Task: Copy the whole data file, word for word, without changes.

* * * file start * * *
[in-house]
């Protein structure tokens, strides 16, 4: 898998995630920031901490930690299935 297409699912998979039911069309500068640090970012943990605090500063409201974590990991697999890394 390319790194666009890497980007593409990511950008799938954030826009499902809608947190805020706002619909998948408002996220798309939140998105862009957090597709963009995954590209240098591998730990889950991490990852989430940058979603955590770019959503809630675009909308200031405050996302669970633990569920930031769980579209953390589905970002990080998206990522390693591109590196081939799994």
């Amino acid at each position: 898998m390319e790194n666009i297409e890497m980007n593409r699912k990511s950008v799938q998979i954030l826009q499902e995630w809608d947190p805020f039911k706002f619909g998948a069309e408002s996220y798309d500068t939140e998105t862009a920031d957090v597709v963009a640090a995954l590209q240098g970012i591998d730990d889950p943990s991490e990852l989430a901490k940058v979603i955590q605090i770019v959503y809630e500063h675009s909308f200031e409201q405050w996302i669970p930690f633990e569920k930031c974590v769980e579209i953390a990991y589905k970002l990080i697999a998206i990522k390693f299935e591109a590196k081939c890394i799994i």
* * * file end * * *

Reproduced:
[in-house]
């Protein structure tokens, strides 16, 4: 898998995630920031901490930690299935 297409699912998979039911069309500068640090970012943990605090500063409201974590990991697999890394 390319790194666009890497980007593409990511950008799938954030826009499902809608947190805020706002619909998948408002996220798309939140998105862009957090597709963009995954590209240098591998730990889950991490990852989430940058979603955590770019959503809630675009909308200031405050996302669970633990569920930031769980579209953390589905970002990080998206990522390693591109590196081939799994």
């Amino acid at each position: 898998m390319e790194n666009i297409e890497m980007n593409r699912k990511s950008v799938q998979i954030l826009q499902e995630w809608d947190p805020f039911k706002f619909g998948a069309e408002s996220y798309d500068t939140e998105t862009a920031d957090v597709v963009a640090a995954l590209q240098g970012i591998d730990d889950p943990s991490e990852l989430a901490k940058v979603i955590q605090i770019v959503y809630e500063h675009s909308f200031e409201q405050w996302i669970p930690f633990e569920k930031c974590v769980e579209i953390a990991y589905k970002l990080i697999a998206i990522k390693f299935e591109a590196k081939c890394i799994i």